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The Analogy of the Cave

Plato believed that there were two worlds that we experience; the physical world which is the one we are born into, and the non-physical world which is where we are before we are born, and after we die.

In order to explain this he uses an analogy, the Analogy of the Cave. In this analogy Plato describes a cave in which some prisoners are kept. These prisoners are tied up and forced to watch shadows go by across the wall of the cave which are lit up by a fire. On day one of the prisoners is dragged painfully out of the cave; at first he cannot see as he has spent so long in the cave, but eventually after adjusting he realises that all along he has been seing copies and that the objects in front of him, lit up by the sun, are the real objects. He then returns to cave to tell the others, however they don't believe him and get angry. One even comments he would kill him if he could.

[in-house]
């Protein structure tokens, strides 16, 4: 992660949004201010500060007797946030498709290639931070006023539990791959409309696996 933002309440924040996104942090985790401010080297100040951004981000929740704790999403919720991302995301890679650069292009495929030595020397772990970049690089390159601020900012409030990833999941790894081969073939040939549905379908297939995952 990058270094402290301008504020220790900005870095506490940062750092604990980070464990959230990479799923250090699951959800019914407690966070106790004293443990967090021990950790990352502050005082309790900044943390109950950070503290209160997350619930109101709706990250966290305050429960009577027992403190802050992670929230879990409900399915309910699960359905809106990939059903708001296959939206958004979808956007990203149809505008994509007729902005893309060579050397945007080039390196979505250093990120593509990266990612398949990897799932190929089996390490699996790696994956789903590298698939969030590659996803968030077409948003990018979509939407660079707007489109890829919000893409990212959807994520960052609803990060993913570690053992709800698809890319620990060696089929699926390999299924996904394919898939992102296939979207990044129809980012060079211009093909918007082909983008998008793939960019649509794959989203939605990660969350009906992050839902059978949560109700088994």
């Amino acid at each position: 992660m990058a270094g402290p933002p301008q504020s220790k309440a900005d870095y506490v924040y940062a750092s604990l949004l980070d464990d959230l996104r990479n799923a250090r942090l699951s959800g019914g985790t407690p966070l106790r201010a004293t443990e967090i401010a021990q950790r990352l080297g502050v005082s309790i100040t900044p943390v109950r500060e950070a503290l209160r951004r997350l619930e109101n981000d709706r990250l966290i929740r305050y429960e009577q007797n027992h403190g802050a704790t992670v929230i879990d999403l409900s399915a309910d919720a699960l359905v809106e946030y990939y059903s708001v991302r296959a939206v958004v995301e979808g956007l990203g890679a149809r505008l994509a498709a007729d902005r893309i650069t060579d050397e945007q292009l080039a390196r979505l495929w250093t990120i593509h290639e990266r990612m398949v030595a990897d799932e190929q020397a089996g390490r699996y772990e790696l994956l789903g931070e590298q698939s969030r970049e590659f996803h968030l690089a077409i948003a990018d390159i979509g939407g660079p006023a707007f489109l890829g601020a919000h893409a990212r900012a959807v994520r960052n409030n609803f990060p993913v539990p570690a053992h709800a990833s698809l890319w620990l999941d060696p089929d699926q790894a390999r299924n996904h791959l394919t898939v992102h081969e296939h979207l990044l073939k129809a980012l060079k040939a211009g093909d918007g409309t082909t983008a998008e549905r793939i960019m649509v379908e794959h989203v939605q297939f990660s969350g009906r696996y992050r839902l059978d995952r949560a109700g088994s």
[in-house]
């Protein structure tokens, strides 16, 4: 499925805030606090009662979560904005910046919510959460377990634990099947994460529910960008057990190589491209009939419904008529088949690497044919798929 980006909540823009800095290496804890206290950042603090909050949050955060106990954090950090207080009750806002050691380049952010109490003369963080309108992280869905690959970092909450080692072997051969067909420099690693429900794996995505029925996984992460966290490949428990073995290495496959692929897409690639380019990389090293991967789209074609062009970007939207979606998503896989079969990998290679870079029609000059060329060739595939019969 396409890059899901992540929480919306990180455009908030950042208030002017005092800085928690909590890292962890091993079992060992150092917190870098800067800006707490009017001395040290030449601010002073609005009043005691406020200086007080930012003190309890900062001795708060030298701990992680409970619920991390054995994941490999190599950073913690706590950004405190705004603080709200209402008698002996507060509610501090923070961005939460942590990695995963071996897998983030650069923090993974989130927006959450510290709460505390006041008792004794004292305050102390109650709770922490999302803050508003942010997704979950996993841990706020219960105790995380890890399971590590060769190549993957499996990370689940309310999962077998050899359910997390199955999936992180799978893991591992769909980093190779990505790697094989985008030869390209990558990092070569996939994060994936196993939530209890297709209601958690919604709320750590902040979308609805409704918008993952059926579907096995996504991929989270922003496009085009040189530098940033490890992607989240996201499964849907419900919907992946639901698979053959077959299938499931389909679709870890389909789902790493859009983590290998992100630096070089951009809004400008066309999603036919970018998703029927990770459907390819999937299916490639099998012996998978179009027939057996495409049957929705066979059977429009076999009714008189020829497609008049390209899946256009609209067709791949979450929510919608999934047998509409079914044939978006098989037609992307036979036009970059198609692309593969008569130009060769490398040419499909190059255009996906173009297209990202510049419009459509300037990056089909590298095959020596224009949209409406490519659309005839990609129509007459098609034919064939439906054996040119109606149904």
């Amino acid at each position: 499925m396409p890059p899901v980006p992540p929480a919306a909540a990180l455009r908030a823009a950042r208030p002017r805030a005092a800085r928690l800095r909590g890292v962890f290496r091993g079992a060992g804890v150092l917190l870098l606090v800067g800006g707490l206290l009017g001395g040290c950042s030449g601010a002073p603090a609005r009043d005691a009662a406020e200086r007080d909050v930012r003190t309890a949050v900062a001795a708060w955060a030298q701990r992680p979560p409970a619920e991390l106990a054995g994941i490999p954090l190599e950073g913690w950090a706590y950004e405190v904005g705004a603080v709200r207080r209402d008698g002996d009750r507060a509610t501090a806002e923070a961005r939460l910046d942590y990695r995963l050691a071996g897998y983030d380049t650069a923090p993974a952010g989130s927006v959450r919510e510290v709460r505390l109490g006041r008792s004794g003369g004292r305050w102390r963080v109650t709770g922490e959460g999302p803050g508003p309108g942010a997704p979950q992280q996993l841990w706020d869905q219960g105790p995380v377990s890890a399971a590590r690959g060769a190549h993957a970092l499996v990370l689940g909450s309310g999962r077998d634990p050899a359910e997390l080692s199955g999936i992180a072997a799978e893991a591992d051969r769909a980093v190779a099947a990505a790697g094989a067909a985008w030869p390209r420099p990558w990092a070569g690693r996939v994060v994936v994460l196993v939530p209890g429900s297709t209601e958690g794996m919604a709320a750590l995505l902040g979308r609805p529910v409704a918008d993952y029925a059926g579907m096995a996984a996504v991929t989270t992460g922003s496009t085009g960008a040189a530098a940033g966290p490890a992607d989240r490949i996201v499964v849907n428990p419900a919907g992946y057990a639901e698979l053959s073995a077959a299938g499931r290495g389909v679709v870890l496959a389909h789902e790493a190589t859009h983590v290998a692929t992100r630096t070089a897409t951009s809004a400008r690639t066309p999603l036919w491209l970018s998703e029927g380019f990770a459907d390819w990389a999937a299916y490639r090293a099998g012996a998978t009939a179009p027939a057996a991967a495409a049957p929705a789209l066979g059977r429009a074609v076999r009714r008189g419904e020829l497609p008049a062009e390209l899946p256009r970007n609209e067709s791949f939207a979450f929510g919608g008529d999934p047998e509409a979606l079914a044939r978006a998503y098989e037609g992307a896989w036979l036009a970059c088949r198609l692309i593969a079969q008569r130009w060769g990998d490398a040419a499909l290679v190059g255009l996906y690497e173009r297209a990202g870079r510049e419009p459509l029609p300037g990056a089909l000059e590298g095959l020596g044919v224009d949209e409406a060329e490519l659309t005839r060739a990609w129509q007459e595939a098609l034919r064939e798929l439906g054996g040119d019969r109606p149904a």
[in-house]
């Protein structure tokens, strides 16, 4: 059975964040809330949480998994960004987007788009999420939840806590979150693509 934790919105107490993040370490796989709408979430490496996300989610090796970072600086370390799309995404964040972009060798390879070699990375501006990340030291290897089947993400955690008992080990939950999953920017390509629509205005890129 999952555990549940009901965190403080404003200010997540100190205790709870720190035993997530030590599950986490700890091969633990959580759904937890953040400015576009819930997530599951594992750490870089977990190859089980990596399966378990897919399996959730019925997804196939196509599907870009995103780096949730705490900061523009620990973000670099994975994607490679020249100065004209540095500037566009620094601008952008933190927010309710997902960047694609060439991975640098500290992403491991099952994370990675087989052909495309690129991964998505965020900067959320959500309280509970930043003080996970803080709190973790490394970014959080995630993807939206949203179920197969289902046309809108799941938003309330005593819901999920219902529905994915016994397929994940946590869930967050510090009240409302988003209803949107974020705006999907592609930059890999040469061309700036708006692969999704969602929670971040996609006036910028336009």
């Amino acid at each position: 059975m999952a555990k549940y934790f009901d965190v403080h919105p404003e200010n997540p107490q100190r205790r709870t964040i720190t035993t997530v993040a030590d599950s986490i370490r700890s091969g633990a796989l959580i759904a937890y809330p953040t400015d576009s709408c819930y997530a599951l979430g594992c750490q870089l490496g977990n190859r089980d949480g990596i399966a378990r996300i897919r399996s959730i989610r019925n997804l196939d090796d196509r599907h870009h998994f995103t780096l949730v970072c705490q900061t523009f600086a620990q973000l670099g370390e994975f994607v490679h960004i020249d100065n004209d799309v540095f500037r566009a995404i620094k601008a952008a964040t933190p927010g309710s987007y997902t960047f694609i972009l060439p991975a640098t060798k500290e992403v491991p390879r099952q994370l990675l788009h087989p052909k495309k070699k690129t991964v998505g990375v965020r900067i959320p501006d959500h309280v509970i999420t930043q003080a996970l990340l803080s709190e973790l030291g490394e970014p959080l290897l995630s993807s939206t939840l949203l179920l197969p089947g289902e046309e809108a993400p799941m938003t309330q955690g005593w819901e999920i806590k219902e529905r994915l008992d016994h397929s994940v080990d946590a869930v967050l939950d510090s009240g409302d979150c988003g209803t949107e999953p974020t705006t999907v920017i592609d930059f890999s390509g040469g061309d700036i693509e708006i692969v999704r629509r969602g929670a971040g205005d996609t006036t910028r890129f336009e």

Cave - Non-physical world
Prisoners - Us
Shadows - Copies of everything
Fire - Copy of the form of the good
Dragged out of the cave - Journey to becoming a philosopher
Pain - Hard to change your idea of the truth
Sun - Form of the good
Can't see - Naivety
Return to the cave - Philosophers share their knowledge ('The job of a philosopher to educate others)
Angry prisoners - Us

The Theory of the Forms

Plato believes that there is another world, and one of his arguments is that the way we know what things are is because we've seen them before, for example the concept of goodness. The world we live in is a world of appearances whilst the real world is a world of ideas that he calls…


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